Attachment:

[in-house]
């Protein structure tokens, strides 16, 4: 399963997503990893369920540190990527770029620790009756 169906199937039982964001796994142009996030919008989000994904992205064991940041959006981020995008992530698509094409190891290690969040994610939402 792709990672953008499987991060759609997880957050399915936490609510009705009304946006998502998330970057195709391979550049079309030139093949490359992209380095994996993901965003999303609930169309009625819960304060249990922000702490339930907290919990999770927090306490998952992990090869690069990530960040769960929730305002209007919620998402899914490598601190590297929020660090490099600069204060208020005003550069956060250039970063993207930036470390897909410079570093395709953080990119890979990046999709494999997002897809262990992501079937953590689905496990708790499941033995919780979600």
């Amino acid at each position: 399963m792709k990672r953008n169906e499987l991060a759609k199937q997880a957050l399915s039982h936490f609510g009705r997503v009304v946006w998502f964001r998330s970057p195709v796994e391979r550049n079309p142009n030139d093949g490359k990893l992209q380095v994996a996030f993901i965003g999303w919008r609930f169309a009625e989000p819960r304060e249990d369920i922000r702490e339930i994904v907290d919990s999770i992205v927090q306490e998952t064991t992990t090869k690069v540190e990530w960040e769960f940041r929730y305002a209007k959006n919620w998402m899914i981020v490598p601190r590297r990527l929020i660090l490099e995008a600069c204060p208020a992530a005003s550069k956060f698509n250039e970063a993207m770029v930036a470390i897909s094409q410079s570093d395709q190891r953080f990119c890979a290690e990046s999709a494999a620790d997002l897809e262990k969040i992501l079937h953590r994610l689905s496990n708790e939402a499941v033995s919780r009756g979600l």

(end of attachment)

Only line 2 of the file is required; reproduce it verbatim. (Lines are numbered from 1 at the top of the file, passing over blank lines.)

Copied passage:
């Protein structure tokens, strides 16, 4: 399963997503990893369920540190990527770029620790009756 169906199937039982964001796994142009996030919008989000994904992205064991940041959006981020995008992530698509094409190891290690969040994610939402 792709990672953008499987991060759609997880957050399915936490609510009705009304946006998502998330970057195709391979550049079309030139093949490359992209380095994996993901965003999303609930169309009625819960304060249990922000702490339930907290919990999770927090306490998952992990090869690069990530960040769960929730305002209007919620998402899914490598601190590297929020660090490099600069204060208020005003550069956060250039970063993207930036470390897909410079570093395709953080990119890979990046999709494999997002897809262990992501079937953590689905496990708790499941033995919780979600």